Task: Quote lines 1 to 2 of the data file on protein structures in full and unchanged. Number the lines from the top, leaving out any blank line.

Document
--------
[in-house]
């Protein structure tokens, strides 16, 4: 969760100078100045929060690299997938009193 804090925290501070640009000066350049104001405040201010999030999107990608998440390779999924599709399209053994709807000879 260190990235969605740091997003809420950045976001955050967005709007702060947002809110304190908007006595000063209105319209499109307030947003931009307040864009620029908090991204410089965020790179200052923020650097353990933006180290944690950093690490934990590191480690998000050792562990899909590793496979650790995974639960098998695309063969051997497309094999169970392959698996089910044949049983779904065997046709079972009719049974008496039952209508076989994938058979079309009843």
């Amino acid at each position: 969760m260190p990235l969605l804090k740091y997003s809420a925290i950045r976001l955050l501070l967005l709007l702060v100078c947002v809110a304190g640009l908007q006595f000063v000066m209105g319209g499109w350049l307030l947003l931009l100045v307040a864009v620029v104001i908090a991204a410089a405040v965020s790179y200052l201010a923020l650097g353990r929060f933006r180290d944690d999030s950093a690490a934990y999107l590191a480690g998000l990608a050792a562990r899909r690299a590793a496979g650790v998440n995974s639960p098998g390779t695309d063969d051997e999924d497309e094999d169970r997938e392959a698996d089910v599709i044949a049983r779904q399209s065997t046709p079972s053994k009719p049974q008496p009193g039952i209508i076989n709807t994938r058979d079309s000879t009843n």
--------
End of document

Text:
[in-house]
């Protein structure tokens, strides 16, 4: 969760100078100045929060690299997938009193 804090925290501070640009000066350049104001405040201010999030999107990608998440390779999924599709399209053994709807000879 260190990235969605740091997003809420950045976001955050967005709007702060947002809110304190908007006595000063209105319209499109307030947003931009307040864009620029908090991204410089965020790179200052923020650097353990933006180290944690950093690490934990590191480690998000050792562990899909590793496979650790995974639960098998695309063969051997497309094999169970392959698996089910044949049983779904065997046709079972009719049974008496039952209508076989994938058979079309009843």